Attorney General Jeff Sessions accused of 'immorality' by fellow Methodists over migrant family separation policy

  • Hundreds of Methodists issue a formal complaint against denomination member Jeff Sessions over his support of the policy of separating migrant children from their families after illegal border crossings.
  • The complaint accuses the attorney general of child abuse, racial discrimination and disseminating doctrines contrary to the Methodist church's standards.
  • Almost 2,000 immigrant children were separated from their parents in April and the first two weeks of May.
Attorney General Jeff Sessions delivers remarks on immigration and law enforcement actions to cadets from Lackwanna College Police Academy.
Michael Candelori | Getty Images
Attorney General Jeff Sessions delivers remarks on immigration and law enforcement actions to cadets from Lackwanna College Police Academy.

UPDATE: On July 30, the United Methodist Church said it dismissed the complaint. "In this matter, Attorney General Jeff Sessions was carrying out the official policy of the President and/or the United States Department of Justice. It was not an individual act. I believe this type of conduct is not covered by the chargeable offense provisions of The Book of Discipline of The United Methodist Church, 2016 for laypersons. Therefore, your complaint is dismissed."

More than 600 Methodist ministers and lay members have issued a formal complaint accusing denomination member Jeff Sessions of "immorality" and other sins related to the Trump administration's policy of separating migrant children from their parents after illegal border crossings.

The complaint, which comes amid massive news coverage of separations and detentions of migrant children, also accuses the attorney general of child abuse, racial discrimination and dissemination of doctrines contrary to the standards of doctrine of the United Methodist Church.

It says Session's "advocacy and actions ... have led to harm against thousands of vulnerable humans."

The complaint, addressed to Session's pastors at Methodist churches he attends in Mobile, Alabama, and Arlington, Virginia, says its signers were "reticent to bring a formal complaint against a layperson" such as Sessions.

But it goes on to note that his "unique combination of tremendous social/political power, his leading role as a Sunday School teacher and former delegate to General Conference, and the severe and ongoing impact of several of his public, professional actions demand that we, as his siblings in the United Methodist denomination, call for some degree of accountability."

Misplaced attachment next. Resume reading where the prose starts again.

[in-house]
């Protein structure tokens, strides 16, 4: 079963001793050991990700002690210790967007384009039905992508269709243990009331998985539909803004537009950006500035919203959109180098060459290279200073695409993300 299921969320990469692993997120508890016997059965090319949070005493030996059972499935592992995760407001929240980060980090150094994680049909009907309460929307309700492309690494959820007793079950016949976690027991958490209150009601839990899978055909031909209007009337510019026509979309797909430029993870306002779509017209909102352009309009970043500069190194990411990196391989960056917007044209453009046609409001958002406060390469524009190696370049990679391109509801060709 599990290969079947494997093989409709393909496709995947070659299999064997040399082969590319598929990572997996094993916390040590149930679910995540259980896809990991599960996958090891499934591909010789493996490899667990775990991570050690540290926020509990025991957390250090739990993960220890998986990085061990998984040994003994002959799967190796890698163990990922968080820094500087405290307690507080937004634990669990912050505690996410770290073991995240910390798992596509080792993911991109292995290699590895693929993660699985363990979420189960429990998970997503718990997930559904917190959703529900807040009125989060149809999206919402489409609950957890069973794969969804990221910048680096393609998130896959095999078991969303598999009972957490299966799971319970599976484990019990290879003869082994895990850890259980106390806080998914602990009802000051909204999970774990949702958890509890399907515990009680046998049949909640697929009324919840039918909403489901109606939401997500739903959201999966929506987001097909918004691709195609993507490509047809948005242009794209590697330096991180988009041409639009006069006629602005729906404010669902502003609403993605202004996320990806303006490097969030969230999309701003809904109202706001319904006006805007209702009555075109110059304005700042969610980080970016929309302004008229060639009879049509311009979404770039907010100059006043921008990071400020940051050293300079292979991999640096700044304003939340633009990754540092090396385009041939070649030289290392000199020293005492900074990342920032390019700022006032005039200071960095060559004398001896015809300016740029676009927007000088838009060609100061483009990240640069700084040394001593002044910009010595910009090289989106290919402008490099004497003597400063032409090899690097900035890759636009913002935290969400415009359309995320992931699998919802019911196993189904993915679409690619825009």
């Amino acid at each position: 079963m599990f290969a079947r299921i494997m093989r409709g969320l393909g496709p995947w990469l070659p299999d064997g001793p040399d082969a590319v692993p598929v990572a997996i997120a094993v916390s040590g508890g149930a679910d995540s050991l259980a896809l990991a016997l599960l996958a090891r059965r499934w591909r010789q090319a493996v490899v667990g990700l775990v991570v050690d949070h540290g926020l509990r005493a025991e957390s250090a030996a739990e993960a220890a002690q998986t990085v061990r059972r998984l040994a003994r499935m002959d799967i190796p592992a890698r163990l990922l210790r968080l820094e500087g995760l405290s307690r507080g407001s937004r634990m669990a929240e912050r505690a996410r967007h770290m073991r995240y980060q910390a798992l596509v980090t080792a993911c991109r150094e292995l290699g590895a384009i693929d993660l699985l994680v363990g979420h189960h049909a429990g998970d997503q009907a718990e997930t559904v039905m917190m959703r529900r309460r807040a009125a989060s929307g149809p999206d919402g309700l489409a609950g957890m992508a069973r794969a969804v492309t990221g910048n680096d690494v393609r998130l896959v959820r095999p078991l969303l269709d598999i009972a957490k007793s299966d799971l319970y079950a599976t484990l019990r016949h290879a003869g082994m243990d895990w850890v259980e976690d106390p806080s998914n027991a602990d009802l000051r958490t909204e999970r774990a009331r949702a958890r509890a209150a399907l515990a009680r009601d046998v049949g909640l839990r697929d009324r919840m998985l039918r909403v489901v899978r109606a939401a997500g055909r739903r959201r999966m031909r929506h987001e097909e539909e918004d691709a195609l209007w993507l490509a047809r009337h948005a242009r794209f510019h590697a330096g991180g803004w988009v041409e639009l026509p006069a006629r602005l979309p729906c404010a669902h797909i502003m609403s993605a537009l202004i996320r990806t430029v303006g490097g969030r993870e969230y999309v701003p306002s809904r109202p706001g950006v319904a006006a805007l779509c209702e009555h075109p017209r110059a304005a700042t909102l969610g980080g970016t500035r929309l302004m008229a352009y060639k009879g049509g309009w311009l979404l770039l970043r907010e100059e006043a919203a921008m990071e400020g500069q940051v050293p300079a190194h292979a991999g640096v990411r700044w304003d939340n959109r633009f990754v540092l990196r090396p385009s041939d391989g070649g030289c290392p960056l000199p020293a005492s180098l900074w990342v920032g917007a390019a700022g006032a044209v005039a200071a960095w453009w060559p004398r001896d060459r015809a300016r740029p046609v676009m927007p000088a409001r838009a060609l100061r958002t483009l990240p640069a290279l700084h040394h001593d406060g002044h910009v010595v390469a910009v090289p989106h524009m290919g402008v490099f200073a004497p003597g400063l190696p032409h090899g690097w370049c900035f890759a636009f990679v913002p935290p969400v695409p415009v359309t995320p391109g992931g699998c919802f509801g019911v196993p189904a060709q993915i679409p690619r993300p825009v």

The complaint also says "we deeply hope for a reconciling process that will help this long-time member of our connections step back from his harmful actions and work to repair the damage he is currently causing to immigrants, particularly children and families."

Sessions last week used biblical scripture to justify the Trump administration's policy relating to separating migrant children from their parents.

"Let me take an aside to discuss concerns raised by our church friends about separating families. Many of the criticisms raised in recent days are not fair or logical and some are contrary to law," Sessions had said in a speech in Indiana on Thursday.

"First, illegal entry into the United States is a crime — as it should be," Sessions said. "Persons who violate the law of our nation are subject to prosecution. I would cite you to the Apostle Paul and his clear and wise command in Romans 13, to obey the laws of the government because God has ordained them for the purpose of order."

"Orderly and lawful processes are good in themselves and protect the weak and lawful."

A Justice Department declined to comment on the Methodists' complaint, which was issued Monday.

An article about the complaint on the official website of the United Methodist Church quotes the Rev. William Lawrence, a professor emeritus at Perkins School of Theology and an authority on Methodist history, as noting that any Methodist can bring a charge against another Methodist, but that a formal complaint containing charges is very rare.

Lawrence also said in that article that he was unaware of any case in the 50-year history of the church when a complaint against a lay member went beyond being resolved but either that person's pastor or by a district superintendent via "pastoral steps."